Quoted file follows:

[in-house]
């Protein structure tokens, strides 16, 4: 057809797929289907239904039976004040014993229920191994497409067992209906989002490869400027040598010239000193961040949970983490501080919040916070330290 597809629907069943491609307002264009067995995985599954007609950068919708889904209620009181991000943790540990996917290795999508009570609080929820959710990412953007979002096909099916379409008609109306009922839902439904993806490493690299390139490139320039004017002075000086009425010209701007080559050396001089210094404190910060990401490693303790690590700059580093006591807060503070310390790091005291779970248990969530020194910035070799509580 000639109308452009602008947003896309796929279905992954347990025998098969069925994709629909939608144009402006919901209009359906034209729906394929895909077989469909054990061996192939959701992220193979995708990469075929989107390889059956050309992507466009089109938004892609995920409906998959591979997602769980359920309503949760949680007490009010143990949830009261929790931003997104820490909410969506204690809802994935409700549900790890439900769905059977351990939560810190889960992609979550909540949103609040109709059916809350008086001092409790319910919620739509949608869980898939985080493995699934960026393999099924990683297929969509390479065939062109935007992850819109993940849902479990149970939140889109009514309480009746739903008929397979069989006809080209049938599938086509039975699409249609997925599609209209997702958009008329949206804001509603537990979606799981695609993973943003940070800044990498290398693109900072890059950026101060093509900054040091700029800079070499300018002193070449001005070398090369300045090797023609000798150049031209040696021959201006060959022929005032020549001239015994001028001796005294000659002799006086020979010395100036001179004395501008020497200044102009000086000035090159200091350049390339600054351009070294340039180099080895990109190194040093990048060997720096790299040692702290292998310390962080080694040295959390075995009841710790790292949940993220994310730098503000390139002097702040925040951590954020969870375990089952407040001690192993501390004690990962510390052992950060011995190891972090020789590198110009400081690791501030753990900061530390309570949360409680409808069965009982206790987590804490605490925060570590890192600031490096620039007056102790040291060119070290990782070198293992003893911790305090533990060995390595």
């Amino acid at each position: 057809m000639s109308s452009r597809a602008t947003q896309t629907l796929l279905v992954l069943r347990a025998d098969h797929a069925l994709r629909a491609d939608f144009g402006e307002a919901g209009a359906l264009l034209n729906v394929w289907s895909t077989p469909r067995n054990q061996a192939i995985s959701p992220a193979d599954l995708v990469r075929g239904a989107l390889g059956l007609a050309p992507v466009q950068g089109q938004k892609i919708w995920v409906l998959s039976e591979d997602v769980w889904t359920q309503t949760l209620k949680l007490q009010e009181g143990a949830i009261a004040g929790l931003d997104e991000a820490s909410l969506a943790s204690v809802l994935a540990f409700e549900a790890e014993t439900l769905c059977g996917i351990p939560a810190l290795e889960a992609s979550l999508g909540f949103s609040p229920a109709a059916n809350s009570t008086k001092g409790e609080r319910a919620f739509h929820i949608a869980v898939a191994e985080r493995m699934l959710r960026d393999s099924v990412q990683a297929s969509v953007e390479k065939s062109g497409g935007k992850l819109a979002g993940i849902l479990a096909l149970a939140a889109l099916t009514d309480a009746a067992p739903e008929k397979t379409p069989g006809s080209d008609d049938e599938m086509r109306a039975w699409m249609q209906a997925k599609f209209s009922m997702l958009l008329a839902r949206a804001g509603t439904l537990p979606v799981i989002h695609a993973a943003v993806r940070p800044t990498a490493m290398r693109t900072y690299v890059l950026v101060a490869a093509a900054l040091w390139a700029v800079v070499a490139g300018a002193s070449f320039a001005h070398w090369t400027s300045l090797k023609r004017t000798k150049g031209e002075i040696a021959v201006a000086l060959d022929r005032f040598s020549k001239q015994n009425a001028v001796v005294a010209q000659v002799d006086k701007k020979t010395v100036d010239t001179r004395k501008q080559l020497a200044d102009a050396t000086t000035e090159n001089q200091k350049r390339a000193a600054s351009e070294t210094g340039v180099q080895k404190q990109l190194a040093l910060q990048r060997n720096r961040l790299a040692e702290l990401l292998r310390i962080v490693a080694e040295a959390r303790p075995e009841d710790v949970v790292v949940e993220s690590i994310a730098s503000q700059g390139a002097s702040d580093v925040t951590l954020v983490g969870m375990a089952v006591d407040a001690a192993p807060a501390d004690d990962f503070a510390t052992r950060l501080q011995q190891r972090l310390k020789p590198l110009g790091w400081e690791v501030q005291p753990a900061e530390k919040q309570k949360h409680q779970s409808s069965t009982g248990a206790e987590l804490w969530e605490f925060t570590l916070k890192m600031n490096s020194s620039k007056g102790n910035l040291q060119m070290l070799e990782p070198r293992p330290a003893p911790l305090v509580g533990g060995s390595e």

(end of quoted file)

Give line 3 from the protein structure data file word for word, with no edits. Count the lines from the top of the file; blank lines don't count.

């Amino acid at each position: 057809m000639s109308s452009r597809a602008t947003q896309t629907l796929l279905v992954l069943r347990a025998d098969h797929a069925l994709r629909a491609d939608f144009g402006e307002a919901g209009a359906l264009l034209n729906v394929w289907s895909t077989p469909r067995n054990q061996a192939i995985s959701p992220a193979d599954l995708v990469r075929g239904a989107l390889g059956l007609a050309p992507v466009q950068g089109q938004k892609i919708w995920v409906l998959s039976e591979d997602v769980w889904t359920q309503t949760l209620k949680l007490q009010e009181g143990a949830i009261a004040g929790l931003d997104e991000a820490s909410l969506a943790s204690v809802l994935a540990f409700e549900a790890e014993t439900l769905c059977g996917i351990p939560a810190l290795e889960a992609s979550l999508g909540f949103s609040p229920a109709a059916n809350s009570t008086k001092g409790e609080r319910a919620f739509h929820i949608a869980v898939a191994e985080r493995m699934l959710r960026d393999s099924v990412q990683a297929s969509v953007e390479k065939s062109g497409g935007k992850l819109a979002g993940i849902l479990a096909l149970a939140a889109l099916t009514d309480a009746a067992p739903e008929k397979t379409p069989g006809s080209d008609d049938e599938m086509r109306a039975w699409m249609q209906a997925k599609f209209s009922m997702l958009l008329a839902r949206a804001g509603t439904l537990p979606v799981i989002h695609a993973a943003v993806r940070p800044t990498a490493m290398r693109t900072y690299v890059l950026v101060a490869a093509a900054l040091w390139a700029v800079v070499a490139g300018a002193s070449f320039a001005h070398w090369t400027s300045l090797k023609r004017t000798k150049g031209e002075i040696a021959v201006a000086l060959d022929r005032f040598s020549k001239q015994n009425a001028v001796v005294a010209q000659v002799d006086k701007k020979t010395v100036d010239t001179r004395k501008q080559l020497a200044d102009a050396t000086t000035e090159n001089q200091k350049r390339a000193a600054s351009e070294t210094g340039v180099q080895k404190q990109l190194a040093l910060q990048r060997n720096r961040l790299a040692e702290l990401l292998r310390i962080v490693a080694e040295a959390r303790p075995e009841d710790v949970v790292v949940e993220s690590i994310a730098s503000q700059g390139a002097s702040d580093v925040t951590l954020v983490g969870m375990a089952v006591d407040a001690a192993p807060a501390d004690d990962f503070a510390t052992r950060l501080q011995q190891r972090l310390k020789p590198l110009g790091w400081e690791v501030q005291p753990a900061e530390k919040q309570k949360h409680q779970s409808s069965t009982g248990a206790e987590l804490w969530e605490f925060t570590l916070k890192m600031n490096s020194s620039k007056g102790n910035l040291q060119m070290l070799e990782p070198r293992p330290a003893p911790l305090v509580g533990g060995s390595e």